This paper examines the 14th Century, part of the Middle Ages as they were more commonly referred to in history.
This paper uses Chaucer’s work, The Canterbury Tales, and Barbara Tuchman’s “A Distant Mirror” to examine the period in history known as the Middle Ages. The author compares and contrasts the opinions and descriptions of this era presented in both these works. Tuchman’s work is historical and was based upon actual events that were detailed, while Chaucer’s work is poetry. Tuchman’s work is detailed and provides us with an insight as to the actual events that transpired during this era, how Rome’s conquest of Europe during the 14th century would affect the continent for many years to come. Chaucer’s work while being fiction, concentrates on the role that the Church and Christianity played in the lives of those people living during the Middle Ages. Both authors’ works show us how the Middle Ages were the beginning of the rise of modernity in the cities as contrasted to the slower pace of development in the countryside.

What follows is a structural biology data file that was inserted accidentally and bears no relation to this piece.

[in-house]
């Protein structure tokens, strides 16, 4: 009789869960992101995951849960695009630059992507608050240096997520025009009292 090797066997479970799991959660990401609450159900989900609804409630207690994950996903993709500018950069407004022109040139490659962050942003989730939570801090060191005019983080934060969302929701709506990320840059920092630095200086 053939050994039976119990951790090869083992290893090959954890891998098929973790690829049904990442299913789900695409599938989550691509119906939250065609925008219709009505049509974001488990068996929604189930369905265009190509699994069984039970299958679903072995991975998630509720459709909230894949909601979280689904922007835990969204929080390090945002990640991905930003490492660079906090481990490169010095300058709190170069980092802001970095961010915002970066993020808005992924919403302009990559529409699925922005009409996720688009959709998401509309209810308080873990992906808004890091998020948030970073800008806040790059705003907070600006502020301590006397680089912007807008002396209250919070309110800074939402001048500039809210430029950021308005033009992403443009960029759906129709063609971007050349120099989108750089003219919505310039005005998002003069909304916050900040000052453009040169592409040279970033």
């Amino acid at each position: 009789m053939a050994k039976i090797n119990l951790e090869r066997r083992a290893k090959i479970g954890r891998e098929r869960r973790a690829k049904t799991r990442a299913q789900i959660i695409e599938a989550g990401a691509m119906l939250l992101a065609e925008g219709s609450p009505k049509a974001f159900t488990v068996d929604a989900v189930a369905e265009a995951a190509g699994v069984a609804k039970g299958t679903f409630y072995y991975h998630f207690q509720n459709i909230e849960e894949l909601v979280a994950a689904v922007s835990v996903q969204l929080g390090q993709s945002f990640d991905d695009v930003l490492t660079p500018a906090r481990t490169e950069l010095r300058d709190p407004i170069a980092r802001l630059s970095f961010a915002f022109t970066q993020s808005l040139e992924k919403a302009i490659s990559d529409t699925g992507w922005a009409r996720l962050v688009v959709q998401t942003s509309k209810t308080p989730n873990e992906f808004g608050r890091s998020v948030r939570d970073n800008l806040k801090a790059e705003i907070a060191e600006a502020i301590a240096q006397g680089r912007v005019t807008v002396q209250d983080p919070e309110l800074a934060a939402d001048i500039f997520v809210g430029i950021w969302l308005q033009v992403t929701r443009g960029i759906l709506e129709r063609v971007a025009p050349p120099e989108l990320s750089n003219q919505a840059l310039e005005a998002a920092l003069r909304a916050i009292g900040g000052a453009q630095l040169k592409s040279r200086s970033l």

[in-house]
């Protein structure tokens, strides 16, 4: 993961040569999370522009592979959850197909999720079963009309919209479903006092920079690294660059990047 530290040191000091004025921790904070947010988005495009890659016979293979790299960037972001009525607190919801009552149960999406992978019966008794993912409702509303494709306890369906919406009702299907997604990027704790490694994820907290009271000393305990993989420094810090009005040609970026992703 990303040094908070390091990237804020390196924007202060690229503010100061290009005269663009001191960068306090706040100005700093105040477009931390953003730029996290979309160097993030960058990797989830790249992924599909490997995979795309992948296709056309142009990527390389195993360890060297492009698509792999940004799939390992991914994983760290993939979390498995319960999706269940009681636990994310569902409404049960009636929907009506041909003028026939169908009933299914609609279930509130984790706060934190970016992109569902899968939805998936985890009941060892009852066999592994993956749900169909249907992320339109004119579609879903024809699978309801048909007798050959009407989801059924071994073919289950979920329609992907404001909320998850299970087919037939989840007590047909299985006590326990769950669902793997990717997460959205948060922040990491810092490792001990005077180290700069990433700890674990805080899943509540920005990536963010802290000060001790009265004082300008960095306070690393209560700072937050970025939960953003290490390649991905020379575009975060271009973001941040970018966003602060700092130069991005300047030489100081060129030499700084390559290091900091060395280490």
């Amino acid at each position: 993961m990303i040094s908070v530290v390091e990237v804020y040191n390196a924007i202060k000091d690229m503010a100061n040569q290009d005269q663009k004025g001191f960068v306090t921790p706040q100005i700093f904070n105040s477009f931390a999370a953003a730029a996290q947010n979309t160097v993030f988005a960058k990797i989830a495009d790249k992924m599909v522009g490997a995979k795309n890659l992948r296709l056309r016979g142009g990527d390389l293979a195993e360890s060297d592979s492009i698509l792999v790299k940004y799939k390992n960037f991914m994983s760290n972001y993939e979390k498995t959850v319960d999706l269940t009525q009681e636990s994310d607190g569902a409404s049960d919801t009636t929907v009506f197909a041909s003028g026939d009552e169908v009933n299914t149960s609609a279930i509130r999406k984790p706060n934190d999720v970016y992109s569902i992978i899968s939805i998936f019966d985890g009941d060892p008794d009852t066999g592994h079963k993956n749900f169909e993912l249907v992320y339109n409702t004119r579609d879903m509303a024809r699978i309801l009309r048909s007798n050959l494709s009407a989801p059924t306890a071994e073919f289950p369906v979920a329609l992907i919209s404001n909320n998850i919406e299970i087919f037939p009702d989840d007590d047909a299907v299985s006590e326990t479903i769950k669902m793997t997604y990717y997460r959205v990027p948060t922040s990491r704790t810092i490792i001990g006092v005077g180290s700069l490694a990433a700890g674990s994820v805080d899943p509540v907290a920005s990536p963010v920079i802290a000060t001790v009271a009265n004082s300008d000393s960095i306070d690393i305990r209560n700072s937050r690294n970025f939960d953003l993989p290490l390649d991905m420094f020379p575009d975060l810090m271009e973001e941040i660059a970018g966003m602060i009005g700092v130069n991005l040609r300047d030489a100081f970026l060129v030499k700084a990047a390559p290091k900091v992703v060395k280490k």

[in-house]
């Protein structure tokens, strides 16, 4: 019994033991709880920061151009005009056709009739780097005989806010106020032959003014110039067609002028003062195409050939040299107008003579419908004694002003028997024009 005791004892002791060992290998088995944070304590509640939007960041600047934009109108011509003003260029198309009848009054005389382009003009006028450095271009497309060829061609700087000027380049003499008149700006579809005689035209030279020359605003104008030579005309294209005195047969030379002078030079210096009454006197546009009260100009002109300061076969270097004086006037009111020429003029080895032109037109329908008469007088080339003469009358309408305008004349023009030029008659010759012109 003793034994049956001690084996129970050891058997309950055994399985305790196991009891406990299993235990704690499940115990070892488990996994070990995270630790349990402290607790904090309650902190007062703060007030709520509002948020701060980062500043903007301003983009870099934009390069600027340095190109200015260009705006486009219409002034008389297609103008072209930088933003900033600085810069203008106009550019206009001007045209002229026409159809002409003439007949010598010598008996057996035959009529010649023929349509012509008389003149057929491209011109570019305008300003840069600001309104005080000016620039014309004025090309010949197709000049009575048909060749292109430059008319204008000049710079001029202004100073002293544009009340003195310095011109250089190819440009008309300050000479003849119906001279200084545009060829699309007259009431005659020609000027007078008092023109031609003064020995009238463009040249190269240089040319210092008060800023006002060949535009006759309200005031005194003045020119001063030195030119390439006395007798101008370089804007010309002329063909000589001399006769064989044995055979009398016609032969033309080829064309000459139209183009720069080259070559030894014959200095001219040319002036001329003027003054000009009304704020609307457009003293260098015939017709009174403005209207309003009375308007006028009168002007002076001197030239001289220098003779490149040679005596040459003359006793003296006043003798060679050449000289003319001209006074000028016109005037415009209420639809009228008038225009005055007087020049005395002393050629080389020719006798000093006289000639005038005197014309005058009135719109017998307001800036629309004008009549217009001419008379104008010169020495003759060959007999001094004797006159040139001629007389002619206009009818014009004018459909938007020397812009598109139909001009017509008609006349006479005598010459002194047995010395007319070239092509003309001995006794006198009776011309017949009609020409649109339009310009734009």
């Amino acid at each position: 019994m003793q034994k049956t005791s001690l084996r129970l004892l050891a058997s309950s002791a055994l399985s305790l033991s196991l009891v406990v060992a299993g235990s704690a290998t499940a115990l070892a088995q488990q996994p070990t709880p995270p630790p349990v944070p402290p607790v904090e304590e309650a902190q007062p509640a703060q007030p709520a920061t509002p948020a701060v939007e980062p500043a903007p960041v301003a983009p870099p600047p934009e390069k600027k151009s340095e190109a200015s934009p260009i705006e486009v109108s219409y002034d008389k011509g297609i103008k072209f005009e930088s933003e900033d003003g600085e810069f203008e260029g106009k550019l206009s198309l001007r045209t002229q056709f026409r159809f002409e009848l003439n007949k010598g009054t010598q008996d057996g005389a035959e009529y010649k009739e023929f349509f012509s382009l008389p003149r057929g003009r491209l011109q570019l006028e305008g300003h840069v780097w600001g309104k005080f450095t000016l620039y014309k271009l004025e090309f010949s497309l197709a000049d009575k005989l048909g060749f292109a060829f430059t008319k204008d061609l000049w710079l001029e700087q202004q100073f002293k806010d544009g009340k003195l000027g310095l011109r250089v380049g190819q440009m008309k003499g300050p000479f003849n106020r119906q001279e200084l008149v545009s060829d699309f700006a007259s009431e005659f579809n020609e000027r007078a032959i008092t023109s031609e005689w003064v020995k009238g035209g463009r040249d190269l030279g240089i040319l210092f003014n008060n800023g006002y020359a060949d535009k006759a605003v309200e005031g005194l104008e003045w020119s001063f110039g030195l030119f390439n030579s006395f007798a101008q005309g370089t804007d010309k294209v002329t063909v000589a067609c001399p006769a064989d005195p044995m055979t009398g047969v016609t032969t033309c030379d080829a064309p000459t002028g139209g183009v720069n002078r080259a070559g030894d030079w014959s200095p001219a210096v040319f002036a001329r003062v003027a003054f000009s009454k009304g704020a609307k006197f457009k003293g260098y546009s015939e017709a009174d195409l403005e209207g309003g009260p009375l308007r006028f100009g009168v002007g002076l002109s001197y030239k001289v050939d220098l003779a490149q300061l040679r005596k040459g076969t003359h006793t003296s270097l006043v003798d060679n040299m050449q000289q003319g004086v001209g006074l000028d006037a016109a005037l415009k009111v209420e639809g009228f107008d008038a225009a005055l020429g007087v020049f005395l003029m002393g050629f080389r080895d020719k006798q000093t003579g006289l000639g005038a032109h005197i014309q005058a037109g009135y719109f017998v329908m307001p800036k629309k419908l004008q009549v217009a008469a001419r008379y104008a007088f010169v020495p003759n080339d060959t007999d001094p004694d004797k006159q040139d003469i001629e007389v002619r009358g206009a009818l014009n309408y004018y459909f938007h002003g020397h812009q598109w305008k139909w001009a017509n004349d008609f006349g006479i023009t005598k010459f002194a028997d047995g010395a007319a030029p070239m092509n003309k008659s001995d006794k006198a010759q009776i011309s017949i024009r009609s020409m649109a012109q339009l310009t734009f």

“We see time and again in Tuchman’s narrative how the elaborate and essentially unified culture that Rome had spread across Europe lost ground to local, artistically simpler, politically less complex and technologically less sophisticated societies. The pervasive orderliness that Rome had brought to its colonized lands (often, of course, in very brutal ways) quickly unraveled, in large measure (as again is evident throughout Tuchman’s narrative) because the numerous small European states that were born after Rome’s fall were so busily engaged in attempting to annihilate each other that they had no time to build the great artistic and cultural achievements that the Romans had with such seemingly easy grace mastered. Politics would have mattered more in a city than on a rural manor, where local alliances would have been both more important and more stable.”